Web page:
Private Organization Accreditation

Debt Education and Certification Foundation (DECAF), a private non-profit 501(c)(3) organization, provides high-quality financial education and counseling, with nationwide outreach throughout the U.S. DECAF is HUD-approved, and recognized as one of the 100 Best Companies to Work for in Texas.


Family Services of the North Shore

Kathleen Whyte, Manager of Human Resources / Accreditation Coordinator

Family Services of the North Shore is about to enter our third accreditation cycle with COA. Accreditation has provided us with a framework that enables us to demonstrate accountability to our clients, our funders and our donors. There is no question that the accreditation process and COA have benefited our agency.
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Young adults who receive Independent Living Services obtain safe and stable housing, develop life skills and competencies including work readiness, achieve educational and financial growth goals, and establish healthy, supportive adult and peer relationships.

YIL 8: Family, Community, and Workplace Connections

Services and supports effectively draw upon a full range of available family, school, workplace, neighborhood, and community resources that establish the young person as a primary resource for, and an active participant in, his or her development.

Rating Indicators
All elements or requirements outlined in the standard are evident in practice, as indicated by full implementation of the practices outlined in the Practice standards.
Practices are basically sound but there is room for improvement, as noted in the ratings for the Practice standards; e.g.,
  • Minor inconsistencies and not yet fully developed practices are noted, however, these do not significantly impact service quality; or
  • Procedures need strengthening; or
  • With few exceptions procedures are understood by staff and are being used; or
  • For the most part, established timeframes are met; or
  • Proper documentation is the norm and any issues with individual staff members are being addressed through performance evaluations (HR 6.02) and training (TS 2.03); or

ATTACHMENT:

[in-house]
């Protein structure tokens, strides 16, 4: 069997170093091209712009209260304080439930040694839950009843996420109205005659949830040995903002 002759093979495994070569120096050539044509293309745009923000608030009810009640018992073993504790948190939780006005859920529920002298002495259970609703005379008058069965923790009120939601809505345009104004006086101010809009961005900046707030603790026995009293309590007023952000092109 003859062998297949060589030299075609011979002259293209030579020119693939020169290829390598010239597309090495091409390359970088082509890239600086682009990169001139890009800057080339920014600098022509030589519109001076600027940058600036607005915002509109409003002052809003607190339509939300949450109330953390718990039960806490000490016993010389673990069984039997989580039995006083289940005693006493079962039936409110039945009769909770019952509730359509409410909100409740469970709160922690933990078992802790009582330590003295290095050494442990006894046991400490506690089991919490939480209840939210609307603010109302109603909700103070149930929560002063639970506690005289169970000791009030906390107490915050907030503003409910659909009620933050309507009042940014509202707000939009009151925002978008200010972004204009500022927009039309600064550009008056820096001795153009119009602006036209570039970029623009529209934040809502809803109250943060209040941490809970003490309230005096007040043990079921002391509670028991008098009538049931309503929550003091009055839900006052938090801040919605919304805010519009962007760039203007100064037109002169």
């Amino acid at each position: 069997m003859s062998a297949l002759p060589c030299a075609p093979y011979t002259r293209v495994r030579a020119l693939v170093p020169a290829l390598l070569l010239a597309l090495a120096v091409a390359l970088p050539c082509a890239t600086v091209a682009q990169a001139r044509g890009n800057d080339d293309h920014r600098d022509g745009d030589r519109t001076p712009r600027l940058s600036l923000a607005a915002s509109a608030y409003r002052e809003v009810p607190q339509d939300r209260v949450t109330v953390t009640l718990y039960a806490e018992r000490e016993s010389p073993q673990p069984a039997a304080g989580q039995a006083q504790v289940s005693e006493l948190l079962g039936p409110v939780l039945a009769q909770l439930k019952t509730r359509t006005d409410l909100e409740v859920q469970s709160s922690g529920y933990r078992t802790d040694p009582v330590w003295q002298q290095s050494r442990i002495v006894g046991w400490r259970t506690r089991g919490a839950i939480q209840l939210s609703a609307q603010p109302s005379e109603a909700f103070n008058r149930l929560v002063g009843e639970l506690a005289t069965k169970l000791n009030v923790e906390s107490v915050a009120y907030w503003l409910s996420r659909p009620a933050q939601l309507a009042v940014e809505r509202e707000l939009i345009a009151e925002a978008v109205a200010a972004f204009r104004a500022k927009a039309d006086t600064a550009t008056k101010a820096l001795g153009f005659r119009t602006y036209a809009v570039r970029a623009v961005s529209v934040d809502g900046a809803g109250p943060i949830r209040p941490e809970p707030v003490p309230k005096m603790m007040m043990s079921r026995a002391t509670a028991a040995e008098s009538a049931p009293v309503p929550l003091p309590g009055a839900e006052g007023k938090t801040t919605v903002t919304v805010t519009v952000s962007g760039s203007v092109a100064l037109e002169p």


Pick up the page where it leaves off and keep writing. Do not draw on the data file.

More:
• Active client participation occurs to a considerable extent.
Practice requires significant improvement, as noted in the ratings for the Practice standards. Service quality or program functioning may be compromised; e.g.,
  • Procedures and/or case record documentation need significant strengthening; or
  • Procedures are not well-understood or used appropriately; or
  • Timeframes are often missed; or
  • A number of client records are missing important information  or
  • Client participation is inconsistent; or
  • One of the Fundamental Practice Standards received a rating of 3 or 4.
Implementation of the standard is minimal or there is no evidence of implementation at all, as noted in the ratings for the Practice standards; e.g.,
  • No written procedures, or procedures are clearly inadequate or not being used; or
  • Documentation is routinely incomplete and/or missing; or  
  • Two or more Fundamental Practice Standards received a rating of 3 or 4.

Table of Evidence

Self-Study Evidence On-Site Evidence On-Site Activities
    • A description of services: description of family, community, and workplace resources and youth opportunities
No On-Site Evidence
    • Interview:
      1. Program director
      2. Relevant personnel
      3. Youth
    • Review case records

  • YIL 8.01

    Program activities facilitate youth-family and youth-community connections and promote a coordinated response to youth interests and needs.

  • FP
    YIL 8.02

    Individuals are helped to develop social support networks and build healthy, meaningful relationships with caring individuals.

    Interpretation: “Caring individuals” may include mentors, community members, friends, siblings, and other family members.

    Research Note: Although many youth in independent living programs are disconnected from long-term family relationships, research indicates that youth in out-of-home care maintain relationships with family members and return to them upon exit from care. Independent living programs should be aware of youth involvement with family members and should foster supportive relationships when possible or assist youth in coping with or avoiding unhealthy relationships.